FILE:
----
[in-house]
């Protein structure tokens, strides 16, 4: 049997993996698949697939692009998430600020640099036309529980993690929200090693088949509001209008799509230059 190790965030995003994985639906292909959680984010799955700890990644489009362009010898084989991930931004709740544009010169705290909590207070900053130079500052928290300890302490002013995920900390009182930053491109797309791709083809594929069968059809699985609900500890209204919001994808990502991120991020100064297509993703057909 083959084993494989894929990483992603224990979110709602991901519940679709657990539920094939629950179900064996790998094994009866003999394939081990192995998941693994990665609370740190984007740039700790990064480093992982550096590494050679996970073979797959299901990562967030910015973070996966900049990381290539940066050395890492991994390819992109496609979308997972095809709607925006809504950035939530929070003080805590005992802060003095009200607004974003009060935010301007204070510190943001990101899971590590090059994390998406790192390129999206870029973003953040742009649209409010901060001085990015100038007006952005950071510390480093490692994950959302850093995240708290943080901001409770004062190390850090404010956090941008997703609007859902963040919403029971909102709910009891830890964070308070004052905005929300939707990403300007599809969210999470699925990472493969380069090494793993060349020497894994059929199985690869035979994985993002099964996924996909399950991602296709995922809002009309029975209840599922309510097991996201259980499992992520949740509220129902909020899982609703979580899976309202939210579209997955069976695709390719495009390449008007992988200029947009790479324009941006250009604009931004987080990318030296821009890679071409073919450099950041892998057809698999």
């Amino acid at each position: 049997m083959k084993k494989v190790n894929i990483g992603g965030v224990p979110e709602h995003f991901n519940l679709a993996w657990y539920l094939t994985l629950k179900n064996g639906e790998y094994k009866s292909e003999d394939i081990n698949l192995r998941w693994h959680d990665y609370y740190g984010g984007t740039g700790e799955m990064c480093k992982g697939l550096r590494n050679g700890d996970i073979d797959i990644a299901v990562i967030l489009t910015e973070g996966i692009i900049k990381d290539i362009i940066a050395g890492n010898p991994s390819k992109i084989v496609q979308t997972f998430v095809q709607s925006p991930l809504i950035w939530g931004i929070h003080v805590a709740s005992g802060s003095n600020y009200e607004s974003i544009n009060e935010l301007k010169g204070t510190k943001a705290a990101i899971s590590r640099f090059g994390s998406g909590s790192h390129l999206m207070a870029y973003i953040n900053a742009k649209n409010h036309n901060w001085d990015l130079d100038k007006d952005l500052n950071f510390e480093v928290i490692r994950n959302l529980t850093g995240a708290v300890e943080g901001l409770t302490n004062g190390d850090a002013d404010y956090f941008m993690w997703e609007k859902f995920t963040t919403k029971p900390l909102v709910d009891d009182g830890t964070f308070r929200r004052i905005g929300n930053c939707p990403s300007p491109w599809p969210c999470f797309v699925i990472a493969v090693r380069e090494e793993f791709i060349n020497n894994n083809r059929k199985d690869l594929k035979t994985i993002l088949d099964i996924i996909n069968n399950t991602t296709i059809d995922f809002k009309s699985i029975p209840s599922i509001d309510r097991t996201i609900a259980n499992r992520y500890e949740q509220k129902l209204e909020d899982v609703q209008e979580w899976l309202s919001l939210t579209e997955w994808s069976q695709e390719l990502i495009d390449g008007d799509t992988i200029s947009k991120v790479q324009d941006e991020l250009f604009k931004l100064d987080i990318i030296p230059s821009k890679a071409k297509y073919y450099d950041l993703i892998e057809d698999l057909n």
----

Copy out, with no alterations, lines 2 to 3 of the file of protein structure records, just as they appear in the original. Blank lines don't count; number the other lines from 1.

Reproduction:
């Protein structure tokens, strides 16, 4: 049997993996698949697939692009998430600020640099036309529980993690929200090693088949509001209008799509230059 190790965030995003994985639906292909959680984010799955700890990644489009362009010898084989991930931004709740544009010169705290909590207070900053130079500052928290300890302490002013995920900390009182930053491109797309791709083809594929069968059809699985609900500890209204919001994808990502991120991020100064297509993703057909 083959084993494989894929990483992603224990979110709602991901519940679709657990539920094939629950179900064996790998094994009866003999394939081990192995998941693994990665609370740190984007740039700790990064480093992982550096590494050679996970073979797959299901990562967030910015973070996966900049990381290539940066050395890492991994390819992109496609979308997972095809709607925006809504950035939530929070003080805590005992802060003095009200607004974003009060935010301007204070510190943001990101899971590590090059994390998406790192390129999206870029973003953040742009649209409010901060001085990015100038007006952005950071510390480093490692994950959302850093995240708290943080901001409770004062190390850090404010956090941008997703609007859902963040919403029971909102709910009891830890964070308070004052905005929300939707990403300007599809969210999470699925990472493969380069090494793993060349020497894994059929199985690869035979994985993002099964996924996909399950991602296709995922809002009309029975209840599922309510097991996201259980499992992520949740509220129902909020899982609703979580899976309202939210579209997955069976695709390719495009390449008007992988200029947009790479324009941006250009604009931004987080990318030296821009890679071409073919450099950041892998057809698999």
């Amino acid at each position: 049997m083959k084993k494989v190790n894929i990483g992603g965030v224990p979110e709602h995003f991901n519940l679709a993996w657990y539920l094939t994985l629950k179900n064996g639906e790998y094994k009866s292909e003999d394939i081990n698949l192995r998941w693994h959680d990665y609370y740190g984010g984007t740039g700790e799955m990064c480093k992982g697939l550096r590494n050679g700890d996970i073979d797959i990644a299901v990562i967030l489009t910015e973070g996966i692009i900049k990381d290539i362009i940066a050395g890492n010898p991994s390819k992109i084989v496609q979308t997972f998430v095809q709607s925006p991930l809504i950035w939530g931004i929070h003080v805590a709740s005992g802060s003095n600020y009200e607004s974003i544009n009060e935010l301007k010169g204070t510190k943001a705290a990101i899971s590590r640099f090059g994390s998406g909590s790192h390129l999206m207070a870029y973003i953040n900053a742009k649209n409010h036309n901060w001085d990015l130079d100038k007006d952005l500052n950071f510390e480093v928290i490692r994950n959302l529980t850093g995240a708290v300890e943080g901001l409770t302490n004062g190390d850090a002013d404010y956090f941008m993690w997703e609007k859902f995920t963040t919403k029971p900390l909102v709910d009891d009182g830890t964070f308070r929200r004052i905005g929300n930053c939707p990403s300007p491109w599809p969210c999470f797309v699925i990472a493969v090693r380069e090494e793993f791709i060349n020497n894994n083809r059929k199985d690869l594929k035979t994985i993002l088949d099964i996924i996909n069968n399950t991602t296709i059809d995922f809002k009309s699985i029975p209840s599922i509001d309510r097991t996201i609900a259980n499992r992520y500890e949740q509220k129902l209204e909020d899982v609703q209008e979580w899976l309202s919001l939210t579209e997955w994808s069976q695709e390719l990502i495009d390449g008007d799509t992988i200029s947009k991120v790479q324009d941006e991020l250009f604009k931004l100064d987080i990318i030296p230059s821009k890679a071409k297509y073919y450099d950041l993703i892998e057809d698999l057909n």